Thursday, January 13, 2011

The Green Hornet

The Green Hornet (Seth Rogen) and Kato (Jay Chou) are on the run from Chudnofsky's gang.
Photo Credit: Columbia Pictures
Review by Paul Steven Brown

The Green Hornet
Directed by Michel Gondry
Screenplay by Seth Rogen & Evan Goldberg
Starring Seth Rogen, Jay Chou, Christoph Waltz, & Cameron Diaz

Unlike my experience with Tron: Legacy, I have no prior connection to anything dealing with the Green Hornet. I've never listened to any of the radio programs from the '30s. I've never seen any of the film serials from the '40s. I've never seen the television series from the '60s that introduced Bruce Lee to American audiences. I haven't read any Green Hornet comics that were published on and off last century. I haven't read the endless stream of comic books that Dynamite Entertainment has been publishing over the past year or so, either.

I have seen a few Seth Rogen films, though. Most times he's pretty funny and he usually plays the same guy in different roles. His take on Britt Reid, the man that becomes the Green Hornet, is no different. It's Seth Rogen, but this time he's wearing a mask.

The Green Hornet is no masterpiece, but it is fun. Rogen makes this over the top ride more fun with his signature stating the obvious delivery ("Dude! You just kicked that guy in the face!" and so on). Director Michel Gondry has always approached his own projects with a certain element of whimsy (Eternal Sunshine of the Spotless Mind, The Science of Sleep), and he's a good fit for the playful tone of this feature. If The Green Hornet had been dialed down any, though, it certainly would have felt like a limp waste of time. Let's face it; the plot is pretty thin, but it's the mess that explodes around what little story there is that kept me engage.

Chudnofsky (Christoph Waltz) and his glorious double-barrelled pistol.
Photo Credit: Columbia Pictures
Christoph Waltz plays the villain of the piece, Chudnofsky, a crimelord that desperately wants to be feared. The thing is, while he is a very dangerous man, his image obsession and second guessing continually threaten to portray him as the opposite. Chudnofsky even built a ridiculous looking double-barrelled pistol because he thought it looked scary. It's a humorous character and Waltz has fun with it by walking a strange line between being goofy, but simultaneously playing Chudnofsky strangely straight.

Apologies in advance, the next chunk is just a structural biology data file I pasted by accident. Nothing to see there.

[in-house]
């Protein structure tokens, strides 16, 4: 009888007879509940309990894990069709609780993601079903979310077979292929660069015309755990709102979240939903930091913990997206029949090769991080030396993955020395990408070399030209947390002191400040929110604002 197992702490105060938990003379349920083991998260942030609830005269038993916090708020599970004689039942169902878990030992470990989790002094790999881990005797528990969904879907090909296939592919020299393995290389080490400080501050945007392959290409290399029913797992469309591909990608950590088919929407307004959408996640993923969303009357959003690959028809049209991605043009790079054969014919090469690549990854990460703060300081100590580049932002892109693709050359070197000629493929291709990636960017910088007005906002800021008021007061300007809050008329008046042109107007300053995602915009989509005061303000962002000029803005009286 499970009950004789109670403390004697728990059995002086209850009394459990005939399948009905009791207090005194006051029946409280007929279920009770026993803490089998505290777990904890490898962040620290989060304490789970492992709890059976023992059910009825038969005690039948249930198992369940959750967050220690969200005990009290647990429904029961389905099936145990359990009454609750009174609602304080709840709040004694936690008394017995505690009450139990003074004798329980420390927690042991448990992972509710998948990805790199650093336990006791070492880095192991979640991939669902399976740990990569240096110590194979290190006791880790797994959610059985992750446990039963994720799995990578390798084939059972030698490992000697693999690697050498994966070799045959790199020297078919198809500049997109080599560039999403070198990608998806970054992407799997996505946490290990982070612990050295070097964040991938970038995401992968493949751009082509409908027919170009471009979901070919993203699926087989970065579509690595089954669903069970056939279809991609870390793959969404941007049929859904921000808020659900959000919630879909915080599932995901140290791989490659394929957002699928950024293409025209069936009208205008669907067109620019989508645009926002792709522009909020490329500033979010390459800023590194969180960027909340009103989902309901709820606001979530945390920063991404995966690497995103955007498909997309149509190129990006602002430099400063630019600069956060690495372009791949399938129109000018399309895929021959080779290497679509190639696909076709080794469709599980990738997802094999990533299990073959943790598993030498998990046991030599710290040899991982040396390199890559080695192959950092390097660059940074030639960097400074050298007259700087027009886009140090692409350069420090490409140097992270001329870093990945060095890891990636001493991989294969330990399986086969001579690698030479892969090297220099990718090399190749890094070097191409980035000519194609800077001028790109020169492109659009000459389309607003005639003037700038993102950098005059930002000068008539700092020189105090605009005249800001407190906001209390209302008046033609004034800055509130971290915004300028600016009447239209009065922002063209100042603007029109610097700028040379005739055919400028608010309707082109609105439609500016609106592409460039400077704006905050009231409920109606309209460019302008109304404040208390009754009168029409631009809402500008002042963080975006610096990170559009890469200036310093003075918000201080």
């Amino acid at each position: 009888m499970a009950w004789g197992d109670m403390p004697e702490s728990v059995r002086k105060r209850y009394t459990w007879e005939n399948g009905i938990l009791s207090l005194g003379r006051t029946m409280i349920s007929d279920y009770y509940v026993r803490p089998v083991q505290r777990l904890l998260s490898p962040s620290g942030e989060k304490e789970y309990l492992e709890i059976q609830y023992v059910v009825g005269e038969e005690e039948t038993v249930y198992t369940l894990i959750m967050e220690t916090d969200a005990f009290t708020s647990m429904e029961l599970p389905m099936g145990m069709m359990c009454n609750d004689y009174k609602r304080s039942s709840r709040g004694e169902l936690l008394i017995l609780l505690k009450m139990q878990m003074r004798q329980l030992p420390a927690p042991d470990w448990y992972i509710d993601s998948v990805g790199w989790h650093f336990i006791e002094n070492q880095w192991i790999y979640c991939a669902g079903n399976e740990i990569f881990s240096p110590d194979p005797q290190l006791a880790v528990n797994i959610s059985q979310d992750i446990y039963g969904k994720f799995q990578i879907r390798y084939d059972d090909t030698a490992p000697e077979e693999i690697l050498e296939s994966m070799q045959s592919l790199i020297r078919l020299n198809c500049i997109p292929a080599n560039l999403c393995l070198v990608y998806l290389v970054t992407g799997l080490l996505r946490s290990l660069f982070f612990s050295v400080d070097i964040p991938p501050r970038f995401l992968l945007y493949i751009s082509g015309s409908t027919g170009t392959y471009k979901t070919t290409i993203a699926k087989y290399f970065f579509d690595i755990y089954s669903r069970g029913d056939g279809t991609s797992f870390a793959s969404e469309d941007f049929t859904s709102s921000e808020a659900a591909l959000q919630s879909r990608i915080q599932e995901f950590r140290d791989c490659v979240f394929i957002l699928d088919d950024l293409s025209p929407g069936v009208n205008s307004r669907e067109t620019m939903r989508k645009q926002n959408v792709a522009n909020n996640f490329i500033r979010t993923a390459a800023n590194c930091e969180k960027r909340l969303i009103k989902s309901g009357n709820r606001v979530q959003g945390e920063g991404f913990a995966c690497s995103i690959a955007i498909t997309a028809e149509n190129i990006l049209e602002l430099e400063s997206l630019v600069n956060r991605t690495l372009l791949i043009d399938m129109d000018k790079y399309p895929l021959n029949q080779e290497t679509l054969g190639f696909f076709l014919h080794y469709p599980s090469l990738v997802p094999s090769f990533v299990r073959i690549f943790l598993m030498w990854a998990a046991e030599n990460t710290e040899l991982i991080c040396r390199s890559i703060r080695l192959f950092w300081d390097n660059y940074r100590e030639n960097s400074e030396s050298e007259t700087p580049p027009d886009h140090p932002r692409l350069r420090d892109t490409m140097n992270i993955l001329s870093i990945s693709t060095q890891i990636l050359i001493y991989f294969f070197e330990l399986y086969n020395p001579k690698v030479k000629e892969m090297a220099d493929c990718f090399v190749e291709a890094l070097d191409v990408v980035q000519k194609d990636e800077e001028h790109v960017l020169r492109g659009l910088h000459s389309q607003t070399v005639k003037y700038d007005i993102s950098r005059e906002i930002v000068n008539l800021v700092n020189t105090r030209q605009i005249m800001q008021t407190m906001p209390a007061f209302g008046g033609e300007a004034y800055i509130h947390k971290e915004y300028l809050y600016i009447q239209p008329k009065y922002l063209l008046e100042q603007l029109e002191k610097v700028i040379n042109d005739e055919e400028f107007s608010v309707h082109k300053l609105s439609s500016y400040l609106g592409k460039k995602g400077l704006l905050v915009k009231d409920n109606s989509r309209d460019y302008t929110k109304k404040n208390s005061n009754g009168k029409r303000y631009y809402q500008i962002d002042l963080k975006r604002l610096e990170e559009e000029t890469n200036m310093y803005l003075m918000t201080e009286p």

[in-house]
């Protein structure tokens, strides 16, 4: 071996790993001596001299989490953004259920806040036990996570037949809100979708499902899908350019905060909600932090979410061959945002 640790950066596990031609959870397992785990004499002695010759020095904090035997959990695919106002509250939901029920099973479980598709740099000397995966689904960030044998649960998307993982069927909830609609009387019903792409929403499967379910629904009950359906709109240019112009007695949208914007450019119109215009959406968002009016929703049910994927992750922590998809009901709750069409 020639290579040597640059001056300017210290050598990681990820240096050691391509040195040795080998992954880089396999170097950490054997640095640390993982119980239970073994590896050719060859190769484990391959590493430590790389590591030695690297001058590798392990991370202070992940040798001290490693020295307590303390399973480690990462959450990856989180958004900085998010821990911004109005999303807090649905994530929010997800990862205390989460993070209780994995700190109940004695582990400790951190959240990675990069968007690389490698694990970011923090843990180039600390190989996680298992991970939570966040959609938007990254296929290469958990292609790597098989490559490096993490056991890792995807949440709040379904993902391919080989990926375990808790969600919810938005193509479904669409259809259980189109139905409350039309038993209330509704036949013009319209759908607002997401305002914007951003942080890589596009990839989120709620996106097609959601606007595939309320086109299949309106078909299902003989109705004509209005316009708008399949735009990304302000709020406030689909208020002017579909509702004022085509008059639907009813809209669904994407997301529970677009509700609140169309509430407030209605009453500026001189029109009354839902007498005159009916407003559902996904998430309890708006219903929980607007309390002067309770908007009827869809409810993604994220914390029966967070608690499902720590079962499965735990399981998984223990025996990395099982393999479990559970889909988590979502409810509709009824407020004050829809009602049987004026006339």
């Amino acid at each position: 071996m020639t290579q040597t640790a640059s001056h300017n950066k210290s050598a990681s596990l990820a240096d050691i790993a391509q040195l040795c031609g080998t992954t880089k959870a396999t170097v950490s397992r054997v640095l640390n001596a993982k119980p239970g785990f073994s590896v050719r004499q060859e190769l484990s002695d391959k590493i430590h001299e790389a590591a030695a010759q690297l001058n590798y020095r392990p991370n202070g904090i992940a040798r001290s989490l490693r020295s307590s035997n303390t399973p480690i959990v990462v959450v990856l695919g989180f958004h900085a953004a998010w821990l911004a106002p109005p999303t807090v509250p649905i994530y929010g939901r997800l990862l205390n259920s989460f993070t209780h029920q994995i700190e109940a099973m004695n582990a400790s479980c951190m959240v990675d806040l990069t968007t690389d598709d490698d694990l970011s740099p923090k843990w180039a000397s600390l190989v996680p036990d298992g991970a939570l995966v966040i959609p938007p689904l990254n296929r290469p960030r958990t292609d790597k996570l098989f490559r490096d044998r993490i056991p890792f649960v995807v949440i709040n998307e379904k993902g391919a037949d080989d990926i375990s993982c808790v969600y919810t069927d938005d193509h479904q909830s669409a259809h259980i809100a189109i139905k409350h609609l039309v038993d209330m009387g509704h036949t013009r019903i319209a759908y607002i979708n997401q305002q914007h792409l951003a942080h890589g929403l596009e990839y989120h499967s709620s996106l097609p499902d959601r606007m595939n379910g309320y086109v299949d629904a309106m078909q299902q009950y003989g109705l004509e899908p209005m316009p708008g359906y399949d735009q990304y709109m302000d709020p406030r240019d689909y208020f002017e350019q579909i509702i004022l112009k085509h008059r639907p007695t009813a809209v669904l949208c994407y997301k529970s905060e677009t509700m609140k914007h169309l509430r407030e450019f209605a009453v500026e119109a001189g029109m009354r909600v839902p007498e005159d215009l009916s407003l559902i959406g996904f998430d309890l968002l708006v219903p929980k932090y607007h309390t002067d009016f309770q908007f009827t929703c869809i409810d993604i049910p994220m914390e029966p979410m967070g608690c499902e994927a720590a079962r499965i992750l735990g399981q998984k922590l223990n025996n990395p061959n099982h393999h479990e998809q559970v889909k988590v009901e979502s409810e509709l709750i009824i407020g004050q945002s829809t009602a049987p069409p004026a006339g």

The break-out actor is Jay Chou as Kato. While he may still have some trouble delivering some lines effectively in English, he's a wonder during the action sequences. Still, he capable enough to play straight man to Rogen's goof-ball antics. Plus, he's good looking fellow. He'll be getting a lot of work soon.

One thing that I really appreciated is that Rogen knows that he is the last person people think of as an action hero. To that point, his Green Hornet relies heavily on Kato to do most of the planning and almost all of the fighting. Sure, he gets a few punches in, but it's clear that he's an amateur when it comes to superheroics.

Kato (Chou) and the Green Hornet (Rogen) run from some exploding trucks.
Photo Credit: Columbia Pictures
I don't think the 3-D transfer adding anything to The Green Hornet. The only time that it really seemed effective was during some wonderfully rendered closing credits. This film would have been just fine in plain ol' 2-D. At least it didn't seem to darken the screen down too much as with most 3-D films.

There's a lot of suspension of disbelief that is needed for viewing The Green Hornet. Still, it's not a film that aspires to be taken anymore serious than Rogen's other films. I was entertained and didn't find myself wishing it would end any sooner than it did.

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